How to Find Charities that Spend Donations Wisely
August 7, 2013
Giving is an important part of cultivating well-rounded finances. Donating to charity can be a good use of your money, and it can help you feel good about what you’re doing to make the world a better place.
Unfortunately, just giving your money isn’t always enough. There are few things in this world more disappointing than being generous to a cause that you think is worthy, only to find out that the charity isn’t using its money wisely.
Costs Associated with Running a Charity
The reality is that there are costs associated with running any organization â€“ and this includes non-profit organizations. Even charities need to pay some of their administrators and executives (or there might not be capable people who can afford to help out), and there are costs associated with renting buildings and sending out fundraising materials. All of these are costs that come on top of spending money on a stated mission.
Even though these costs are realities for many charities, though, it’s not an excuse to use money unwisely. There are charities that spend so much on CEO and other executive compensation that there is comparatively little left to actually help those the charity is designed to help. There are also charities that focus so much on fundraising, and that spend so much money on trying to raise funds, that causes fall to the wayside.
Rather than giving to charities that spend a lot of money on things that don’t actually advance the cause or make life better for others, it makes sense to put your money to the best use by focusing on charities that spend donations wisely.
Vetting Charities Before Donating
Before you give money to a charity, do your best to vet it. One of the best tools available is CharityNavigator.org. Charity Navigator breaks down different charities by looking at organizations required to submit IRS Form 990. This form amounts to a public disclosure of what charities are doing with their funds. (Some tax-exempt donations, such as to churches, are hard to vet if there isn’t a requirement to file a Form 990 with the IRS.)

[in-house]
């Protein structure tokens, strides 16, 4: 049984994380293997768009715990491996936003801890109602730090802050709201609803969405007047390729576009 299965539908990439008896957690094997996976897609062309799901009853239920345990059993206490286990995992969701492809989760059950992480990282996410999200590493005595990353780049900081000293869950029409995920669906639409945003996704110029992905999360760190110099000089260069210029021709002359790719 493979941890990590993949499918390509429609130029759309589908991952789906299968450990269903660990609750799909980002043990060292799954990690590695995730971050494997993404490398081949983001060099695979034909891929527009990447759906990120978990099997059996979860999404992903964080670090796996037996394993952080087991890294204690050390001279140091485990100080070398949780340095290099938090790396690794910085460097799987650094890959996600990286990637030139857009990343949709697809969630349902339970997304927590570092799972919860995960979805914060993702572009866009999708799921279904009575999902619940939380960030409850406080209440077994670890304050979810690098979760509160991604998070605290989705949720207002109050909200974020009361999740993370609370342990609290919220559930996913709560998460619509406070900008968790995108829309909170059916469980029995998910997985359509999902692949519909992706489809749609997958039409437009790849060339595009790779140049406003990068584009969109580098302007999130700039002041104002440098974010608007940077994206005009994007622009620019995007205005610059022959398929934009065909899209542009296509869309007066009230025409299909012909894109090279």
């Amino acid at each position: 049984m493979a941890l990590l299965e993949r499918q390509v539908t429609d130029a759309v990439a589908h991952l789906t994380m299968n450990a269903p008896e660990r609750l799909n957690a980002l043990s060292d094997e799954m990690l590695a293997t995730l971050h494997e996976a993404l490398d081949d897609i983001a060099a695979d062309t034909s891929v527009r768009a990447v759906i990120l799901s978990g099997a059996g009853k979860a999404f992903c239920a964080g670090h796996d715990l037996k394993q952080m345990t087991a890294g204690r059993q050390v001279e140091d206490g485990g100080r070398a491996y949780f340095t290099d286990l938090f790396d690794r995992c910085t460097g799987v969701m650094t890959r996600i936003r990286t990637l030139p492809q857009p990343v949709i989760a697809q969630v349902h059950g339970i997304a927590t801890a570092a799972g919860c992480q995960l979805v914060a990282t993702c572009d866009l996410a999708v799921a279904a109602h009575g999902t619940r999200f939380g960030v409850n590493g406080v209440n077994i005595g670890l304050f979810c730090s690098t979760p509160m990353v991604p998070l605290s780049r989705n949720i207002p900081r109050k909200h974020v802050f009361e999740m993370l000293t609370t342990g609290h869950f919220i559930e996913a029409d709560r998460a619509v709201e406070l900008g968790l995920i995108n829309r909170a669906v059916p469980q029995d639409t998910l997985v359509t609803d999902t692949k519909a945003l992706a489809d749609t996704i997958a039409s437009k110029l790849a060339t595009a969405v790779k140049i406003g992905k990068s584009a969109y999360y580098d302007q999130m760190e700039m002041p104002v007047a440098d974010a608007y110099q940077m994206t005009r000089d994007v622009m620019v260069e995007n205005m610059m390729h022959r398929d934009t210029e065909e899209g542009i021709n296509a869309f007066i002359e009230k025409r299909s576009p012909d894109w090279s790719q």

You can see how much of your donation dollar is going to executive compensation, as well as how much goes to other program costs. Charity Navigator also rates charities on their accountability and transparency.
One of the rules of thumb is to donate to charities that spend 75% or more of the donations they receive on the mission. When you look at a break down, you might be surprised to find that even some of the most well-known charities are somewhat inefficient when it comes to the amount of your donation that actually goes toward forwarding the mission. Some of the best charities, like the American Red Cross and Feeding America, put more than 90% of the donations they receive to work helping those in need.
I also like the idea of giving locally, where you can see the results of your donation in the community. You might even be able to sit on the board of a local charity and make sure that the donations coming in are spent as they should be. I like to donate to the local food bank, since I know the money is being used wisely, and I can even see the positive results of the food bank in the community.
What do you think? How do you find charities that spend donations wisely? Leave a comment!
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